APPEAL FROM THE CIRCUIT COURT OF COOK COUNTY. HONORABLE EDWIN M. BERMAN, JUDGE PRESIDING.
As Corrected June 26, 1997. Released for Publication August 5, 1997. As Corrected September 26, 1997.
Presiding Justice Wolfson delivered the opinion of the court. McNAMARA and Cerda, JJ., concur.
The opinion of the court was delivered by: Wolfson
PRESIDING JUSTICE WOLFSON delivered the opinion of the court:
When a township form of government is in place, who makes the decisions for the town -- the township board of trustees or the townspeople? Members of the Maine Township Board of Trustees (Board) thought they had the right to decide to build an addition to their town hall. Some of the town's residents did not think the Board should make that decision without the consent of the townspeople. In accord with the provisions of the Illinois Township Code, (Town Code or Code) (60 ILCS 1/1-1 et seq. (West 1996)),these residents gathered at the annual Town meeting and, as "electors," voted against the addition. This court must decide whether the townspeople had the authority to overrule the Board on this and other matters.
The Town of Maine is organized as a township and, as such, is governed by the Illinois Township Code (60 ILCS 1/1-1 et seq. (West 1996)). On April 11, 1995, Maine held its annual town meeting in accord with section 30-5 of the Township Code. 60 ILCS 1/30-5 (West 1996). At the meeting, a slim majority of the Townships' electors (Electors) voted in favor of the following measures:
(1) To rescind the prior action of the Board of Trustees regarding the construction of an addition to the Town Hall and direct the Board to take no further action to construct such addition or to incur any further expenses therefore, unless approved by a majority of the Electors in a binding referendum;
(2) To direct the Board to transfer $467,000 from the General Town fund (building fund) to the Highway Department Reserve Contingency Fund to be utilized for flood control, or for tax abatement in the next fiscal year;
(3) To direct the Board to reimburse Trustee Ebert for legal expenses incurred in earlier litigation against Town Supervisor Thompson and Town Administrator Anderson;
(4) To direct the Board to place a cap of $300/month or $3,600/year, on expenses to public relations consultants and employees;
(5) To direct Town Clerk Warner to tape record all town meetings open to the public and make copies of the tape available within seven (7) days of the meeting;
(6) To direct the Board to implement a policy whereby members of the public are provided the opportunity to speak for a maximum of five (5) minutes at all public meetings, without having to register or give prior notice of the intention to speak to any Township officials; and
(7) To direct the Board to limit salary increases for the Town Administrator and department heads in the next fiscal year to the cost of living.
At the Board's next regularly-scheduled, bi-monthly meeting, on April 25, 1995, Trustee Elliot moved that the Board implement each of the Electors' directives, as listed above. By a vote of three to two, the Board voted to table Trustee Elliot's motions. In addition, the Town Clerk admitted that he was not tape-recording the meeting and indicated that he would not comply with the Electors' directive to tape record future Board meetings. The Board also refused to recognize members of the public who attempted to speak at the meeting without having given prior notice.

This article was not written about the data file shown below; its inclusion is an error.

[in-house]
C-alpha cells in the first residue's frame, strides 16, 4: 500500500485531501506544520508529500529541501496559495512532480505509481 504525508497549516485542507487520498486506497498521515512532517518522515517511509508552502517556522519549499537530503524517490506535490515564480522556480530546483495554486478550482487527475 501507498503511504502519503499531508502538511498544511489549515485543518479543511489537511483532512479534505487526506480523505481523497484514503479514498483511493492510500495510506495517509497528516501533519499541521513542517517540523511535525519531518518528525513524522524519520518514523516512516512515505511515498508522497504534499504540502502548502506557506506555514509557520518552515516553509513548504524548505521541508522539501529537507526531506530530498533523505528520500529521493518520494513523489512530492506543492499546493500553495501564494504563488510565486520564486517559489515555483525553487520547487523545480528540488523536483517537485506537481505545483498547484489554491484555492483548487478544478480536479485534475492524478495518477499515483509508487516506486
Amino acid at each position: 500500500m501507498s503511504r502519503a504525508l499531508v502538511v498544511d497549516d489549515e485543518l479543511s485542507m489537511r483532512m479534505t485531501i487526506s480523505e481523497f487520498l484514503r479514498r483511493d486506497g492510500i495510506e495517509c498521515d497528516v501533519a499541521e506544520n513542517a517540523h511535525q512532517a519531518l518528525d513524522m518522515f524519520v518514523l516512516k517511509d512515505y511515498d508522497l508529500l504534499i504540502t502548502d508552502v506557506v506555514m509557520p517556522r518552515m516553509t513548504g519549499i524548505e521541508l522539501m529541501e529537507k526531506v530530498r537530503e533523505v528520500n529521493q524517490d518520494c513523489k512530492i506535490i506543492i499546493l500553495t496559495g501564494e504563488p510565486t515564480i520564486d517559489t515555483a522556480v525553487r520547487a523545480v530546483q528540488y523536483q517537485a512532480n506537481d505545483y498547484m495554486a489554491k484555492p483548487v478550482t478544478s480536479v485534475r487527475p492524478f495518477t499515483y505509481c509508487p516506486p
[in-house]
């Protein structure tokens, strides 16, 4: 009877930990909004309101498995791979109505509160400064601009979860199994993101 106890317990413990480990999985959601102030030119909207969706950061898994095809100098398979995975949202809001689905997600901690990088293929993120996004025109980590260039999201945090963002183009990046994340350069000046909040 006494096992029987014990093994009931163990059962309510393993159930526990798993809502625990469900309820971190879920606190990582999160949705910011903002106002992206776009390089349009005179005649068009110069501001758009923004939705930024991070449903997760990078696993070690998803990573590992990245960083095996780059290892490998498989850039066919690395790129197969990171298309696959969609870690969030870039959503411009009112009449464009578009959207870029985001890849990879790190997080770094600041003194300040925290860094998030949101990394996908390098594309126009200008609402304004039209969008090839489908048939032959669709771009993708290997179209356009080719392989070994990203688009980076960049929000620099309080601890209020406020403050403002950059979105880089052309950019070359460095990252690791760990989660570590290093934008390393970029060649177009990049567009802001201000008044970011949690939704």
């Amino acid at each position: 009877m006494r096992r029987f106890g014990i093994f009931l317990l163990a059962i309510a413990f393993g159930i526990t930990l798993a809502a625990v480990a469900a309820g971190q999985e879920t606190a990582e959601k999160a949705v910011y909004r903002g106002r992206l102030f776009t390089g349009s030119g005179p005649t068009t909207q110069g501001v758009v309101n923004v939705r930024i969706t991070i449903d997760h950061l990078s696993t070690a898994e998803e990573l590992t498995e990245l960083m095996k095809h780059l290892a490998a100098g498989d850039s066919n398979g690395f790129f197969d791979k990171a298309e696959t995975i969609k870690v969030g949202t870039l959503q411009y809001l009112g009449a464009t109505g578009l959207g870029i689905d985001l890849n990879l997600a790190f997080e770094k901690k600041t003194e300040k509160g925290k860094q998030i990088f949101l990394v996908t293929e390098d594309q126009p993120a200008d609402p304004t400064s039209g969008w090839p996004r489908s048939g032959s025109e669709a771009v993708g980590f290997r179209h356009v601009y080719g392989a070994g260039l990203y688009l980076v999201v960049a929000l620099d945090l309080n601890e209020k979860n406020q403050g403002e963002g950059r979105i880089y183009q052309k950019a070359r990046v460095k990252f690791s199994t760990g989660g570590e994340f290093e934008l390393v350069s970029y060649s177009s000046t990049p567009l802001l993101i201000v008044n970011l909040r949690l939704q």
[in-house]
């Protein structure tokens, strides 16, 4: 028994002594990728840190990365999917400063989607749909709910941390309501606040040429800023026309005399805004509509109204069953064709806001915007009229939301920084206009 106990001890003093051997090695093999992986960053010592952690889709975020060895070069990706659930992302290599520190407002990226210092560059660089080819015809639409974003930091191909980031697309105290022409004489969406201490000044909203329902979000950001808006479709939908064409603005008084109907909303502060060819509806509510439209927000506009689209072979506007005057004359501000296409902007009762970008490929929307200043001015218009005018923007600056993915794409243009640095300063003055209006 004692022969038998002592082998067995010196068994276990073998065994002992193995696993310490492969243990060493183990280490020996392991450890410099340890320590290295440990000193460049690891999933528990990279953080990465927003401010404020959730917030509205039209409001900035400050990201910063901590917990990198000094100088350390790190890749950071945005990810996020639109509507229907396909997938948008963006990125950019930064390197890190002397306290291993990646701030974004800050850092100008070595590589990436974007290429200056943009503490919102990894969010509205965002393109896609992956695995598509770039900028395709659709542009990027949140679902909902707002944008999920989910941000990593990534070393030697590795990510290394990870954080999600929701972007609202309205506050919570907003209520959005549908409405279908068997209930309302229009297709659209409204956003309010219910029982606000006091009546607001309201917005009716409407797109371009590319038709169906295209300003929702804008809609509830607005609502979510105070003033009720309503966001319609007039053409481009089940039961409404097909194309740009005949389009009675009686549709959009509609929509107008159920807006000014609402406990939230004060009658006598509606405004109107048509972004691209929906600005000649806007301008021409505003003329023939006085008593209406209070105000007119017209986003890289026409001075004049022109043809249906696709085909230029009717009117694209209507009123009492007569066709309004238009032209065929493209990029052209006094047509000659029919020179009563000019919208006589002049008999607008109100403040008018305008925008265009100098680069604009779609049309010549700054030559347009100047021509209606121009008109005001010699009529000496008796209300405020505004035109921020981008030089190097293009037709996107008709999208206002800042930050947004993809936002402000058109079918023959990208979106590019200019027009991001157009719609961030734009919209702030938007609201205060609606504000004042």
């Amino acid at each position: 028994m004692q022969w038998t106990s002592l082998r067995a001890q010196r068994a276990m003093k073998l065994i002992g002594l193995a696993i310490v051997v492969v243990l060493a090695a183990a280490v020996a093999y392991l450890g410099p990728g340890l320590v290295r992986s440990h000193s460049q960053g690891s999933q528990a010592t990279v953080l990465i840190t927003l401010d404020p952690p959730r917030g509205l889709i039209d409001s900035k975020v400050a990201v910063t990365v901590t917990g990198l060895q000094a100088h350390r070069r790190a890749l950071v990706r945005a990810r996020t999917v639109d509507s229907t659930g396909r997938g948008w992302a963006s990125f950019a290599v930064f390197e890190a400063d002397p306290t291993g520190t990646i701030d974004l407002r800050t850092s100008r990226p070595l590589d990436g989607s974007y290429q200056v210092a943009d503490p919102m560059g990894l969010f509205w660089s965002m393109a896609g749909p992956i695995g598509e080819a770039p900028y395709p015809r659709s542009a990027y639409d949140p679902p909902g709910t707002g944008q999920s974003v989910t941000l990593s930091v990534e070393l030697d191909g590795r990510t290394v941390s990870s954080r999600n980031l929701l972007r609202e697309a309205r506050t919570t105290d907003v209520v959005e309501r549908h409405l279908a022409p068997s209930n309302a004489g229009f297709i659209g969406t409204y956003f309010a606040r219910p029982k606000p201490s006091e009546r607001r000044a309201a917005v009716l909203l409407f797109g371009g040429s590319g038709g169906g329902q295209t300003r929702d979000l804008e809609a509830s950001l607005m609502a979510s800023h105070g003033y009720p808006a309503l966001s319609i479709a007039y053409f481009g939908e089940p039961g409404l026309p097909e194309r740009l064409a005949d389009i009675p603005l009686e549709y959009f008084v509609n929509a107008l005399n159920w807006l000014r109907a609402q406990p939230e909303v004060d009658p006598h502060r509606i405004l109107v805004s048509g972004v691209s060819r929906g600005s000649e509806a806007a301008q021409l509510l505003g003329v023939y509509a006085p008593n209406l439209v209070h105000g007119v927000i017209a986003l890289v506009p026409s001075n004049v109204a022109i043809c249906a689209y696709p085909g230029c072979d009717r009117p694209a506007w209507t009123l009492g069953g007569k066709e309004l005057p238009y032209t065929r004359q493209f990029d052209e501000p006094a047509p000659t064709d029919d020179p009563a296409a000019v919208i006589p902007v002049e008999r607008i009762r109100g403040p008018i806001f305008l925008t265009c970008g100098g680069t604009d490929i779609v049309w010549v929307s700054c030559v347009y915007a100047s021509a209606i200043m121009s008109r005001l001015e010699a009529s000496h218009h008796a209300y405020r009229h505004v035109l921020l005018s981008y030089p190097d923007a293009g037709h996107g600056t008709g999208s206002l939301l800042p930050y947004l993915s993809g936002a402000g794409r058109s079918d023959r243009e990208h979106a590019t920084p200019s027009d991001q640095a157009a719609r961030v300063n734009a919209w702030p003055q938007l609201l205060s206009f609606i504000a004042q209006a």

On May 1, 1995, certain Electors (plaintiffs) filed a complaint against the Town Clerk, the Town Supervisor, the Town Administrator and two Town Trustees, individually and in their official capacities, (collectively referred to as defendants) for a "Writ of Mandamus and Other Relief." The plaintiffs said that they were bringing the action individually and on behalf of a majority of Electors of the Township of Maine.
In count I of the complaint, plaintiffs sought to compel the named town officers to act in accord with the mandates issued by the majority of the Electors at the April 11, 1995, annual town meeting. In count II, plaintiffs alleged that $47,000 had been paid to an architectural consultant for the Town Hall addition and that the payment, having been made in direct violation of the Electors' directive, constituted a breach of fiduciary duty by the Town officers. The plaintiffs requested compensatory and punitive damages.
In a separate pleading, plaintiffs sought a preliminary injunction against the Town officers, seeking to enjoin them from taking any further steps toward the construction of the Town Hall addition. Plaintiffs also sought affirmative relief -- a directive to the Town Clerk to tape record all future Board meetings.
On May 25, 1995, defendants responded by filing a motion seeking dismissal of count I of the complaint and summary judgment on count II of the complaint.
On June 1, 1995, plaintiffs filed a motion for summary judgment as to count I; a motion to strike defendant's Exhibit A (a purported copy of the "official minutes" of the annual meeting); and a ...